- Experienced fundraisers, professionals who already understand the core competencies and aspire to take their organisation to a higher level;
- Sharp, bright individuals who love to be challenged for the work they do.
Delegates will gain the skills and knowledge of how and why corporate South Africa are willing and ready to support the survival of the NPO/NGO even in time of difficulties, and what should the NPO/NGO do to gain the support.
Delegates will be coached on the critical requirement from donors, what they are looking for, before funding, and the NPO/NGO/CBOs' role.
Participating delegates will learn the trick of convincing, why their sponsorship letters and proposal are not accepted.
They will also gain understanding of their own organisations' mission and vision in compliance with governmental and donor requirements. Understand the critical disbursement of donor fund during and after project periods, fundamentals of financial management. Delegates will gain fundamental principles for top critically Tips for Writing a Fundraising Letter or a proposal to a potential donor. Delegates will also gain and acquire the skill, as well as the understanding on fundraising and be able to forecast the process of corporate donation.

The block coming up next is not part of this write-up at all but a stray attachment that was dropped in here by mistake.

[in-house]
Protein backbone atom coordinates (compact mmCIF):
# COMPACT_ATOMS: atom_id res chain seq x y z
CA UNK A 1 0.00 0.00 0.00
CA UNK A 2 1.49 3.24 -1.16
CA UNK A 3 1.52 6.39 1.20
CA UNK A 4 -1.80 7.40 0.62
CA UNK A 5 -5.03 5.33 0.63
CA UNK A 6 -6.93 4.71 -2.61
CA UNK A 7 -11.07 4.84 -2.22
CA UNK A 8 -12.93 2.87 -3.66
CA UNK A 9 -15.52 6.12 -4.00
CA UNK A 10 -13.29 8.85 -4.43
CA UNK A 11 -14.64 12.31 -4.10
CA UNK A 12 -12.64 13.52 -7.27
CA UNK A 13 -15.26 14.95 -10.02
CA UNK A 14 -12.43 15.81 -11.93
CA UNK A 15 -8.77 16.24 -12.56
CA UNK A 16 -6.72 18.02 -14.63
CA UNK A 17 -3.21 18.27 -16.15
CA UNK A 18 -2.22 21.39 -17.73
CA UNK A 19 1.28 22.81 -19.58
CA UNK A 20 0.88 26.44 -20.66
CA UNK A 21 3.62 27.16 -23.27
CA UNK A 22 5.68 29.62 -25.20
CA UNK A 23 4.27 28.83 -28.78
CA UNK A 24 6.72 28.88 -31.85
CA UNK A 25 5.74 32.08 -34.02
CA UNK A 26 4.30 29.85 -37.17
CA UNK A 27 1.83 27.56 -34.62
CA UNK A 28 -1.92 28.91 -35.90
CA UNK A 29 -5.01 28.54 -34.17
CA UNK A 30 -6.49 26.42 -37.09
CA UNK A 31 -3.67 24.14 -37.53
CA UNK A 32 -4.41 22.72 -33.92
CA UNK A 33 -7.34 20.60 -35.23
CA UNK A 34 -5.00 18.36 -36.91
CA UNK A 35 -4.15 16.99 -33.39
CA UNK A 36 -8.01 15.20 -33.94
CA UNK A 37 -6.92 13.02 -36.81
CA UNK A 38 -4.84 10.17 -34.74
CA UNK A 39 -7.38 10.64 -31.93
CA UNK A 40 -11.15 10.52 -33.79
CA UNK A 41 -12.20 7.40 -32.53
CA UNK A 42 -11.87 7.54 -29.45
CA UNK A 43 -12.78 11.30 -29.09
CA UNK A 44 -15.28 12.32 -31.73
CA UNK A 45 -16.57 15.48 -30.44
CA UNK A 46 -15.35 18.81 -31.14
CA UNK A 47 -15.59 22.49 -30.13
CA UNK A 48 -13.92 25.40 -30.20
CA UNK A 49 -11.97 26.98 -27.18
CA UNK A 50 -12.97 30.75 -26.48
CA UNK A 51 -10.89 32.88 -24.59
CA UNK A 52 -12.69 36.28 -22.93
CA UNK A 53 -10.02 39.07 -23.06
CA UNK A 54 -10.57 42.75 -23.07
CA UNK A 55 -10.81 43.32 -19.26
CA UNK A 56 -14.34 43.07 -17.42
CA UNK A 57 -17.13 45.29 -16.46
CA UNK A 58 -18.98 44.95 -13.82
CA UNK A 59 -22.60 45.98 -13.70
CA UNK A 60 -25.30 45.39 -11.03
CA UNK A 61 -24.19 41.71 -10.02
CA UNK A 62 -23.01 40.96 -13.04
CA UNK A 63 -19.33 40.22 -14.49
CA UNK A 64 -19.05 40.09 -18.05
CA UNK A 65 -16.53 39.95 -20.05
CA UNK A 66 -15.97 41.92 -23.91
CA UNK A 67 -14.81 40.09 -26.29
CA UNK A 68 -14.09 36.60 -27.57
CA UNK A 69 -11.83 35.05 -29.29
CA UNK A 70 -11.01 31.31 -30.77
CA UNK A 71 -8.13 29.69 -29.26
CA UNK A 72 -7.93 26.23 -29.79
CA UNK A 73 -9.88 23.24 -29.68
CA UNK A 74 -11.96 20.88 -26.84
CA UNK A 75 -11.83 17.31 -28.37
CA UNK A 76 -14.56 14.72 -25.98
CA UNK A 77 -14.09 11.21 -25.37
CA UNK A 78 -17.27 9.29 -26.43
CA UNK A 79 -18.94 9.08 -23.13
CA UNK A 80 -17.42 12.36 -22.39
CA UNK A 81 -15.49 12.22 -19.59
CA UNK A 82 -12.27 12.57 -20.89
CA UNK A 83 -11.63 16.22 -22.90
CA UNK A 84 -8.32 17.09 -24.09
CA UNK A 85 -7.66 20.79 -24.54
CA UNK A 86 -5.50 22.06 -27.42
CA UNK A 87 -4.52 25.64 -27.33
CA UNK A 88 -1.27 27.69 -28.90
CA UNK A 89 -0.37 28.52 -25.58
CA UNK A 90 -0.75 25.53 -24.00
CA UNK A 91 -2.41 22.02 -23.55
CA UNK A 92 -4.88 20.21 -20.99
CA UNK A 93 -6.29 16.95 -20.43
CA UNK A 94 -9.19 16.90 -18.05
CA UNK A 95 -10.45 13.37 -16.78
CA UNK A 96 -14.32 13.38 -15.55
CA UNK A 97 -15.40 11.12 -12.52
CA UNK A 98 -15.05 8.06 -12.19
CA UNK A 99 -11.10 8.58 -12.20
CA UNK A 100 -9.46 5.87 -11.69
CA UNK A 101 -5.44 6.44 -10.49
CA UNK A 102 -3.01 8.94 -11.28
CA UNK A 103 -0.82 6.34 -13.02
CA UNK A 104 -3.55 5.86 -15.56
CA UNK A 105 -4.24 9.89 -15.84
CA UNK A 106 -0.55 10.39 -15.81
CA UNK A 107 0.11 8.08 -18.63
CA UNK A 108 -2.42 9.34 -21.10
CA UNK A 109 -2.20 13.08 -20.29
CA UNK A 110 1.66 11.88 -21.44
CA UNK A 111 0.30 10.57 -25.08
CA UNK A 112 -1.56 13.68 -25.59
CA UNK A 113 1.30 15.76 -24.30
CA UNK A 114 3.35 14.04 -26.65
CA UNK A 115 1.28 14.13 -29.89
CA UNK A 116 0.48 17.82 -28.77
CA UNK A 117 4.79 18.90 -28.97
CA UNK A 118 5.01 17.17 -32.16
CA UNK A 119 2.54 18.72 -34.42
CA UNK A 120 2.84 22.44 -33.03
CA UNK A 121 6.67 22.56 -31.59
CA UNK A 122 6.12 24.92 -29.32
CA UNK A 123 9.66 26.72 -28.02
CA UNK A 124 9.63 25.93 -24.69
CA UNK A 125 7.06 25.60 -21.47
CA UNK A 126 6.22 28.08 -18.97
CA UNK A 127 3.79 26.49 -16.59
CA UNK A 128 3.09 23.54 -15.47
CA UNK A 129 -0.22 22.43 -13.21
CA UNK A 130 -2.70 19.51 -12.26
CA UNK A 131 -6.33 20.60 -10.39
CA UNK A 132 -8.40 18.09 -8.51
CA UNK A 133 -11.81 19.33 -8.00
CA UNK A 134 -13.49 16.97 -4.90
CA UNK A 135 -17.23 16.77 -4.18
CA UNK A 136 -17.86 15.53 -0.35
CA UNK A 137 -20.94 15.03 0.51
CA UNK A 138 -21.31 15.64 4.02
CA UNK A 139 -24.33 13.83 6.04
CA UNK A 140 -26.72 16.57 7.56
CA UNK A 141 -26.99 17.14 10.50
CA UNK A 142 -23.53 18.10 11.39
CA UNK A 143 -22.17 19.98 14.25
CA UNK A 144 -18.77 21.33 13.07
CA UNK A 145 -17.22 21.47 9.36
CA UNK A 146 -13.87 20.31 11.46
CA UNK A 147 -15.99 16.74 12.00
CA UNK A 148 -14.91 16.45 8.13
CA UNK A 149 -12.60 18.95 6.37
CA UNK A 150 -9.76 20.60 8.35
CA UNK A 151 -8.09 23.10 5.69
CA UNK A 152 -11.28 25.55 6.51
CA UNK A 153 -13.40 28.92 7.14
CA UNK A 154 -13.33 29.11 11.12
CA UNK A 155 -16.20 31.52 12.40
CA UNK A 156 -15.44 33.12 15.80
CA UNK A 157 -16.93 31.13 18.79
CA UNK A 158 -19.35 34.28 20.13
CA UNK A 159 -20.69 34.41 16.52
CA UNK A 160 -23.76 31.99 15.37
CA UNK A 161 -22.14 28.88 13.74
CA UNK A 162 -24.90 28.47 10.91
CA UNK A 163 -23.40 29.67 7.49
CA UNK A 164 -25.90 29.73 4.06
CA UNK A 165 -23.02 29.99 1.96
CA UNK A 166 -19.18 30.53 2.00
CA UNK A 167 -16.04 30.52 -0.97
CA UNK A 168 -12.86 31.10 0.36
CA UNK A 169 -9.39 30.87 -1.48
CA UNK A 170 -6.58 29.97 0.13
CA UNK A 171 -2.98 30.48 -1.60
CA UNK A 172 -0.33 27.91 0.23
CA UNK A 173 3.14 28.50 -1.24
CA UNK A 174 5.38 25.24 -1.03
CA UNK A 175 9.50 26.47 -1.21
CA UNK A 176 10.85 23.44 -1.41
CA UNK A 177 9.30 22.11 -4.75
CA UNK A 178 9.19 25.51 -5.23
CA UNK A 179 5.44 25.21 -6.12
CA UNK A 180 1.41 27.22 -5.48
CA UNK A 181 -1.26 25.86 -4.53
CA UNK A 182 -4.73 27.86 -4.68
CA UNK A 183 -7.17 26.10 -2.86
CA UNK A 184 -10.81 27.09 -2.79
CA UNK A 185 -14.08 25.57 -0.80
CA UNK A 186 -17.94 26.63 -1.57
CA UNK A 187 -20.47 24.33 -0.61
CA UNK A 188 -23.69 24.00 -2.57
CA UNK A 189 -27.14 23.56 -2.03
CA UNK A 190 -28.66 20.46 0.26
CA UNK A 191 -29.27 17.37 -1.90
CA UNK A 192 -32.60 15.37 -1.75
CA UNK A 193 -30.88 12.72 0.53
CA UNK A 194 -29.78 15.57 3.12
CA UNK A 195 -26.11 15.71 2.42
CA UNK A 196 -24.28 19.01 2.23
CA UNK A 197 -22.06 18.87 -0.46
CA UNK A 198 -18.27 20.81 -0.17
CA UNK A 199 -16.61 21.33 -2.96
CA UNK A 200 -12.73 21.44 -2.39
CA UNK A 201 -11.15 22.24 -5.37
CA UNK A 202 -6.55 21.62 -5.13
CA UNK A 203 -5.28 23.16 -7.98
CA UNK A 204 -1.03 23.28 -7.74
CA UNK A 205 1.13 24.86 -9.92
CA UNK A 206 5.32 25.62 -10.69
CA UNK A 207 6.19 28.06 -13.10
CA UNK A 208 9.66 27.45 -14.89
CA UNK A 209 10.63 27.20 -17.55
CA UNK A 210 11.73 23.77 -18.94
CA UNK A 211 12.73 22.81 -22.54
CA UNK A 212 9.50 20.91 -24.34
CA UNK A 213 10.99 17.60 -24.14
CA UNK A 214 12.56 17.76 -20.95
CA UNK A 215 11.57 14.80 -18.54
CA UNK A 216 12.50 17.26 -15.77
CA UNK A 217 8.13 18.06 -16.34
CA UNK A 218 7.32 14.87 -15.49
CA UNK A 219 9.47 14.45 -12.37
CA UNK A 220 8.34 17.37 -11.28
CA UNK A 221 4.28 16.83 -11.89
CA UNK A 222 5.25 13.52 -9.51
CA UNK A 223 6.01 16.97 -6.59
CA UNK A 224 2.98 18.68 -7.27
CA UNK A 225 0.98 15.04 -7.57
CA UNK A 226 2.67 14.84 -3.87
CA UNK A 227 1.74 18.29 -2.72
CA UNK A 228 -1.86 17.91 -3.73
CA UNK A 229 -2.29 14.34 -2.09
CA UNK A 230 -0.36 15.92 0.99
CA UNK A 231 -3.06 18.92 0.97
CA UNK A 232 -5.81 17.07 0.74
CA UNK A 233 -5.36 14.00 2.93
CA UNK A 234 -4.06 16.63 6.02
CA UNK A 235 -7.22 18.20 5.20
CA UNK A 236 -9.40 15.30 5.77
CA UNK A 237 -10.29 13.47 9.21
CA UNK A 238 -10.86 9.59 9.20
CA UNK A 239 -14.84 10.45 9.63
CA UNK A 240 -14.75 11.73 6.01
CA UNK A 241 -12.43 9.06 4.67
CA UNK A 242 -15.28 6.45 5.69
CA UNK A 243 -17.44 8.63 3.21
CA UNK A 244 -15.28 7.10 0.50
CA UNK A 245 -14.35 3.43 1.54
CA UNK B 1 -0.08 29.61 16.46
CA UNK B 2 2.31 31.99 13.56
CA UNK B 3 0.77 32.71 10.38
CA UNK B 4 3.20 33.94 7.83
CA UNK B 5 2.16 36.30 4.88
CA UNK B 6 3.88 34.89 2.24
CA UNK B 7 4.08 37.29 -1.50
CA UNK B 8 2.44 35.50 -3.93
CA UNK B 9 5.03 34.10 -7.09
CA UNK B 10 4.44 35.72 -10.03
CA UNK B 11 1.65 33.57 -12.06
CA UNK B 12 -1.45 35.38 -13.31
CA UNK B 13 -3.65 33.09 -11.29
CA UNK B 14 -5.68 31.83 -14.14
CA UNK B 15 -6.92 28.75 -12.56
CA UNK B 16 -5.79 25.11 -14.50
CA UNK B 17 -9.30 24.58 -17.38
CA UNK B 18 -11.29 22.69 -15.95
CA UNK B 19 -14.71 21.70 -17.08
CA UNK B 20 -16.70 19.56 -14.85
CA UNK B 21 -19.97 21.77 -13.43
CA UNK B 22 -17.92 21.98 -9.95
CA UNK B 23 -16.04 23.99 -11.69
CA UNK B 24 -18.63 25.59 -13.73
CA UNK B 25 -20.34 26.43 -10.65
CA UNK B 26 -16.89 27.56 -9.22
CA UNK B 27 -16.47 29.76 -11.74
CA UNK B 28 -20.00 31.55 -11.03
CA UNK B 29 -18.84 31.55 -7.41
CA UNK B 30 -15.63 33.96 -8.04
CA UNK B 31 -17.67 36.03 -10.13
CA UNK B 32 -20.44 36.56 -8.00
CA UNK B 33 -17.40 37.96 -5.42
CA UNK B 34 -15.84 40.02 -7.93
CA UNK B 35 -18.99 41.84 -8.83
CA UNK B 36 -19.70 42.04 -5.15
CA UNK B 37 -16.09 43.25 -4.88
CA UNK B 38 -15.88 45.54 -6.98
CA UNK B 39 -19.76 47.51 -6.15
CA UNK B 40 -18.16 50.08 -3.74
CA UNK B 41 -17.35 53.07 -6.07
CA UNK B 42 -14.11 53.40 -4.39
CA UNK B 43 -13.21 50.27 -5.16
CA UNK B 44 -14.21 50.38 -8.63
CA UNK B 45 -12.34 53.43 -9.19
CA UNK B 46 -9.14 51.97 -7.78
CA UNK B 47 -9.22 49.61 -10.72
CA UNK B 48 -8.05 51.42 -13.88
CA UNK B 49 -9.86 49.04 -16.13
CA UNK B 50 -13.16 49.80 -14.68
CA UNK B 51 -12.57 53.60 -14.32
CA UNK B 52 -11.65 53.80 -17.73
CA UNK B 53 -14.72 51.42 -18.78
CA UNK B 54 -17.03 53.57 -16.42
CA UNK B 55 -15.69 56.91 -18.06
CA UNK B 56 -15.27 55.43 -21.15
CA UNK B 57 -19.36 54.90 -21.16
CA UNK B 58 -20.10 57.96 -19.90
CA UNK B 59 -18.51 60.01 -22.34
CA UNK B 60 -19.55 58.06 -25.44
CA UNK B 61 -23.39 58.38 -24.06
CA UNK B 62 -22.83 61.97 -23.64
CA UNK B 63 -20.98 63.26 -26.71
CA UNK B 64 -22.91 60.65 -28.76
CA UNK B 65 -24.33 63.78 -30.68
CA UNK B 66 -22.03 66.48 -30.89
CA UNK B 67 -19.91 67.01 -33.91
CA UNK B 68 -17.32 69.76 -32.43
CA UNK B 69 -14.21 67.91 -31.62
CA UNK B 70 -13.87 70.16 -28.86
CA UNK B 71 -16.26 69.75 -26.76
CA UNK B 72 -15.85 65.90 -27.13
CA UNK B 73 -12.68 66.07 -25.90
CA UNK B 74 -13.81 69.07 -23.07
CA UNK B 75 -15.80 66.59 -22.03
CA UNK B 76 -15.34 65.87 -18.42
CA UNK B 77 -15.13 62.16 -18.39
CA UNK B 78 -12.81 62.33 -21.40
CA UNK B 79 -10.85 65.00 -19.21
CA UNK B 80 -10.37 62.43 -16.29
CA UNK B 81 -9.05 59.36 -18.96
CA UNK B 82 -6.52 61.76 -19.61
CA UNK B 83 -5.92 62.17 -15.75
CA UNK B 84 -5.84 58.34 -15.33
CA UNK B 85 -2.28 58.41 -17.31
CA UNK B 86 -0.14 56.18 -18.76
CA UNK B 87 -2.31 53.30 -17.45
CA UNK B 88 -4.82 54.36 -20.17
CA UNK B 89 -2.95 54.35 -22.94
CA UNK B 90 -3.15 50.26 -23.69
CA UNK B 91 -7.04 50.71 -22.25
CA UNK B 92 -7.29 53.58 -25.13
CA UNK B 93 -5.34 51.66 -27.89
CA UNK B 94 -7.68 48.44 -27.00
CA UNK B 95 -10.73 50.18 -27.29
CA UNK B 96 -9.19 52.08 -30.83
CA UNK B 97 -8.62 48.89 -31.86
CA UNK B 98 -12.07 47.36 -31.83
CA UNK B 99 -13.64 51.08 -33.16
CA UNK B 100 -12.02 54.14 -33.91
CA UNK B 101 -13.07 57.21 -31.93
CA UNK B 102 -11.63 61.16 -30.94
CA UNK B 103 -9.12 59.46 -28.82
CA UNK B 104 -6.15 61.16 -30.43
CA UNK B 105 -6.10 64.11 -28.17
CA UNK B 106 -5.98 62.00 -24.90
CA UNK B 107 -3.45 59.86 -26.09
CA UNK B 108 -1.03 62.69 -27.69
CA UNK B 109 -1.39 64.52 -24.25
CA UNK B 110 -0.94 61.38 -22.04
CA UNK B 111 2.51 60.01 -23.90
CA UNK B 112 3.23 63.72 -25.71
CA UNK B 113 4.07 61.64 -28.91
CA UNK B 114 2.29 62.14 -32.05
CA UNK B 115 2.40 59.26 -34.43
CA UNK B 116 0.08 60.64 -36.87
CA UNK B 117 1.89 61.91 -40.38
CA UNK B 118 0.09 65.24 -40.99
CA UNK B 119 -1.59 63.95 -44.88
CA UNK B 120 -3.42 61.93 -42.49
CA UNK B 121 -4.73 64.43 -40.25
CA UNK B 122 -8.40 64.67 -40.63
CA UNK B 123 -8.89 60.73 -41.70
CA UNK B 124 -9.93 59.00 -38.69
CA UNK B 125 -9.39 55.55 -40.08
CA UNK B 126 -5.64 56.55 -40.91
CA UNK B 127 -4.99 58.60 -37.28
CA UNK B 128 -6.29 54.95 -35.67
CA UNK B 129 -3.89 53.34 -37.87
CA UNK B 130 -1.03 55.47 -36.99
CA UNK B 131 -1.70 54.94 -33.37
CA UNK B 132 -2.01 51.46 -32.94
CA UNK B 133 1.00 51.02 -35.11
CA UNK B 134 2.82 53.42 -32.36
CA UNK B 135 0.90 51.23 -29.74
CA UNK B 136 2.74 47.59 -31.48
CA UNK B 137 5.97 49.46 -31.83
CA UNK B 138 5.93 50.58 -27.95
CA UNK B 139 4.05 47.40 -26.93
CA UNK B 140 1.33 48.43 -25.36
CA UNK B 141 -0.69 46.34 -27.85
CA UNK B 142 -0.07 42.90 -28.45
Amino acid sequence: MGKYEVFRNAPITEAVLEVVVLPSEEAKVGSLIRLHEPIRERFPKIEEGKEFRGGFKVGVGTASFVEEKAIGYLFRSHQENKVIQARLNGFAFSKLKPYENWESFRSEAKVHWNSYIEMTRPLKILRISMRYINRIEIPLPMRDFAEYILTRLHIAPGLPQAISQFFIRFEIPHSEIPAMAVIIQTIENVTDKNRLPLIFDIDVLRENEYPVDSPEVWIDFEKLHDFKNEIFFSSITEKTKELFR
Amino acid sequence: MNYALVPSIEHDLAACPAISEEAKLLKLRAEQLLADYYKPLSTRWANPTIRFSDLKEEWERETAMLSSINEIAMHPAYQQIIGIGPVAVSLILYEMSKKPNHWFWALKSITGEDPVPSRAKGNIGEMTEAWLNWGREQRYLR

Date: 2-3 November 2009
Rate per delegates: R3500.00 (excl VAT)
Discount policy, all organisations that send two delegates qualify to send an additional delegate at no cost.
Registration closing date: 26 October 2009
To register, contact Natalie on Tel 011 331-6569 or email@example.com.
Information about the venue, directions and all supporting facilities will be send to you upon registration.Event start date:01/11/2009Event end date:02/11/2009Event venue:JohannesburgEvent type:Workshop
- Political leaders of the Southern African Development Community (SADC) have tacitly acknowledged that the aim to create a customs union by 2010 is too ambitious.
Department of Trade and Industry deputy director-general, Xavier Carim, argues that while SADC ministers agreed that regional integration should be prioritised, it is now recognised that the timeframe for integration needed to be rethought and that alternative models for integration should be considered.